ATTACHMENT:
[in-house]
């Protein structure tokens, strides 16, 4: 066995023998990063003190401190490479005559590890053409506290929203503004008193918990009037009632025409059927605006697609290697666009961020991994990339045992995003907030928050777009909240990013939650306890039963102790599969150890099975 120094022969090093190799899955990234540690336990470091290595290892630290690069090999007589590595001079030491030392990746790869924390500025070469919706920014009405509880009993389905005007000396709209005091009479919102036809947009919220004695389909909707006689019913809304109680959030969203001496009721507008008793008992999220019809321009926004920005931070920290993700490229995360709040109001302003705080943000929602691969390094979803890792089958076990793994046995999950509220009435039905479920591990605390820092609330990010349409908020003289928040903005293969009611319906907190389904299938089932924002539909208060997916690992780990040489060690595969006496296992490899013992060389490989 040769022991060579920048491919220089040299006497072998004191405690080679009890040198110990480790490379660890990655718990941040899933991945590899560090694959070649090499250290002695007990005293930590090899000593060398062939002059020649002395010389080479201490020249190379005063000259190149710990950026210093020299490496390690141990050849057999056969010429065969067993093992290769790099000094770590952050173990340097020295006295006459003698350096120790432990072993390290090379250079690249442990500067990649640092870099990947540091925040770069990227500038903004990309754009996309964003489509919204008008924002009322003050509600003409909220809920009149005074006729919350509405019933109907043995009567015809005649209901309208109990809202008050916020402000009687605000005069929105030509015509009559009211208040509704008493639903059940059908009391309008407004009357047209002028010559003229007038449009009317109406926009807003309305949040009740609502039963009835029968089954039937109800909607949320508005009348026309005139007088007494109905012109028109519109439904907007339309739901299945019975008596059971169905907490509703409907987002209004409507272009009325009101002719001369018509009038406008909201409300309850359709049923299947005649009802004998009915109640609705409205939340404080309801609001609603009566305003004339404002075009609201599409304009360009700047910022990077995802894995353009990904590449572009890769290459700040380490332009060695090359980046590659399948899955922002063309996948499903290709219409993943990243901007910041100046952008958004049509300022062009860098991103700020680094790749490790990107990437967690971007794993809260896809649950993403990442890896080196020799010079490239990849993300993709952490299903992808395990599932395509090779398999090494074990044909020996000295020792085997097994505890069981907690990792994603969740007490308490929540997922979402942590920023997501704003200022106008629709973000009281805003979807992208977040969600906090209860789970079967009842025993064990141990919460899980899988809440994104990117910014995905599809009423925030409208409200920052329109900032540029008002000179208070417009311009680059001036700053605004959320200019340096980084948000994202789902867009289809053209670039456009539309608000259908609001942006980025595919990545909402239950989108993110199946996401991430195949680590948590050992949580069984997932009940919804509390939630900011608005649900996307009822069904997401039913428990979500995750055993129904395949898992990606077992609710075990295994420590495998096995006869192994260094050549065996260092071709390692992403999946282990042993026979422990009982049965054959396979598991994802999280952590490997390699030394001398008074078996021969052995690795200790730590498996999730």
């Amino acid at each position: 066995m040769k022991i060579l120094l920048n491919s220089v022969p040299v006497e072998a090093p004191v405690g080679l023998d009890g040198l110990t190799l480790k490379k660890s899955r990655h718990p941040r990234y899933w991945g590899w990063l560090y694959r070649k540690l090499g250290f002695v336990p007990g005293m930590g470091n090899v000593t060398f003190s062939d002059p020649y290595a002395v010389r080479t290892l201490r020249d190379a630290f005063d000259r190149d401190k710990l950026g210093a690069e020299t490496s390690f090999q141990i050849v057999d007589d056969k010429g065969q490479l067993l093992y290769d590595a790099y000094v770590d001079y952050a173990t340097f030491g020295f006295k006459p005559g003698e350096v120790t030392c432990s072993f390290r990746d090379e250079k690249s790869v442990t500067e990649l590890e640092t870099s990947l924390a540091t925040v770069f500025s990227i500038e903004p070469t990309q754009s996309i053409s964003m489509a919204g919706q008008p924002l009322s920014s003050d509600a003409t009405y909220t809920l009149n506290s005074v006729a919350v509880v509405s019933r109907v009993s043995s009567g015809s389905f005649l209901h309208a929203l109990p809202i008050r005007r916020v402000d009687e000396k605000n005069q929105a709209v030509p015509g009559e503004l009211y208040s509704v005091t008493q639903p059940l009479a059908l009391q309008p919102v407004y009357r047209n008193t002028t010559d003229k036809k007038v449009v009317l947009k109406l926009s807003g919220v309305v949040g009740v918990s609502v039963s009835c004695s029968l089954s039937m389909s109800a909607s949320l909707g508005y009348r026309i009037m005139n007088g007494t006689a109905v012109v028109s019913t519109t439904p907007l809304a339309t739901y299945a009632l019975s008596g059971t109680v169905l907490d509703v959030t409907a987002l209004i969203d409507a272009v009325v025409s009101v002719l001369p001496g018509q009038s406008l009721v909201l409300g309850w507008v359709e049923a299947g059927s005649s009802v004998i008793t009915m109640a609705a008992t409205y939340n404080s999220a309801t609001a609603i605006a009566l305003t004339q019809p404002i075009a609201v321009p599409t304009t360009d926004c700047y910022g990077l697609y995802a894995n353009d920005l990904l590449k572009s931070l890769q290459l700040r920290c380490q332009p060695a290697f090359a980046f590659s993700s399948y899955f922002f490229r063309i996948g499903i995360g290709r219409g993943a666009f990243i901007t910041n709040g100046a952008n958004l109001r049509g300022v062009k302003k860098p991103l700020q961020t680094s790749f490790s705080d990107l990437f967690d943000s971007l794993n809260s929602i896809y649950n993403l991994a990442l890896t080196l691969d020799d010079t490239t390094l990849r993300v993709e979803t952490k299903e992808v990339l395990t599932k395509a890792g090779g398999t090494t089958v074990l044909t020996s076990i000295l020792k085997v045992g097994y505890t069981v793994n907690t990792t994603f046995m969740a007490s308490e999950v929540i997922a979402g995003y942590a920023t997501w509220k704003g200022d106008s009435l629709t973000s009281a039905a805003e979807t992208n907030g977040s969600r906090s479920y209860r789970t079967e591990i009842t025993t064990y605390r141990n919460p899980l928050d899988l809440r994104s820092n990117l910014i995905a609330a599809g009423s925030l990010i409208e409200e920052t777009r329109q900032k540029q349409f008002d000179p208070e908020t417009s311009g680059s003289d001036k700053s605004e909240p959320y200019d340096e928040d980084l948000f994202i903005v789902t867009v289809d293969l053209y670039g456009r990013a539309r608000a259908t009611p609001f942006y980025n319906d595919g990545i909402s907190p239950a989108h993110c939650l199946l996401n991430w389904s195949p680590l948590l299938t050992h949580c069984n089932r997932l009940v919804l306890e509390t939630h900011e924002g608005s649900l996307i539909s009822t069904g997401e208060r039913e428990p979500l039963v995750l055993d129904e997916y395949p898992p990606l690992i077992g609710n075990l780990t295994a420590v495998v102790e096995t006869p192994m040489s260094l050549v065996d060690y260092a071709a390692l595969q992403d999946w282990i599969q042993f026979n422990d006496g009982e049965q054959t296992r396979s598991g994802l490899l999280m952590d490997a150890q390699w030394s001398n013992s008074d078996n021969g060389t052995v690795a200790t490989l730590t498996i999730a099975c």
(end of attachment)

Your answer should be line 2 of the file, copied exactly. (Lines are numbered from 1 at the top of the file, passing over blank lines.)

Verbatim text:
């Protein structure tokens, strides 16, 4: 066995023998990063003190401190490479005559590890053409506290929203503004008193918990009037009632025409059927605006697609290697666009961020991994990339045992995003907030928050777009909240990013939650306890039963102790599969150890099975 120094022969090093190799899955990234540690336990470091290595290892630290690069090999007589590595001079030491030392990746790869924390500025070469919706920014009405509880009993389905005007000396709209005091009479919102036809947009919220004695389909909707006689019913809304109680959030969203001496009721507008008793008992999220019809321009926004920005931070920290993700490229995360709040109001302003705080943000929602691969390094979803890792089958076990793994046995999950509220009435039905479920591990605390820092609330990010349409908020003289928040903005293969009611319906907190389904299938089932924002539909208060997916690992780990040489060690595969006496296992490899013992060389490989 040769022991060579920048491919220089040299006497072998004191405690080679009890040198110990480790490379660890990655718990941040899933991945590899560090694959070649090499250290002695007990005293930590090899000593060398062939002059020649002395010389080479201490020249190379005063000259190149710990950026210093020299490496390690141990050849057999056969010429065969067993093992290769790099000094770590952050173990340097020295006295006459003698350096120790432990072993390290090379250079690249442990500067990649640092870099990947540091925040770069990227500038903004990309754009996309964003489509919204008008924002009322003050509600003409909220809920009149005074006729919350509405019933109907043995009567015809005649209901309208109990809202008050916020402000009687605000005069929105030509015509009559009211208040509704008493639903059940059908009391309008407004009357047209002028010559003229007038449009009317109406926009807003309305949040009740609502039963009835029968089954039937109800909607949320508005009348026309005139007088007494109905012109028109519109439904907007339309739901299945019975008596059971169905907490509703409907987002209004409507272009009325009101002719001369018509009038406008909201409300309850359709049923299947005649009802004998009915109640609705409205939340404080309801609001609603009566305003004339404002075009609201599409304009360009700047910022990077995802894995353009990904590449572009890769290459700040380490332009060695090359980046590659399948899955922002063309996948499903290709219409993943990243901007910041100046952008958004049509300022062009860098991103700020680094790749490790990107990437967690971007794993809260896809649950993403990442890896080196020799010079490239990849993300993709952490299903992808395990599932395509090779398999090494074990044909020996000295020792085997097994505890069981907690990792994603969740007490308490929540997922979402942590920023997501704003200022106008629709973000009281805003979807992208977040969600906090209860789970079967009842025993064990141990919460899980899988809440994104990117910014995905599809009423925030409208409200920052329109900032540029008002000179208070417009311009680059001036700053605004959320200019340096980084948000994202789902867009289809053209670039456009539309608000259908609001942006980025595919990545909402239950989108993110199946996401991430195949680590948590050992949580069984997932009940919804509390939630900011608005649900996307009822069904997401039913428990979500995750055993129904395949898992990606077992609710075990295994420590495998096995006869192994260094050549065996260092071709390692992403999946282990042993026979422990009982049965054959396979598991994802999280952590490997390699030394001398008074078996021969052995690795200790730590498996999730």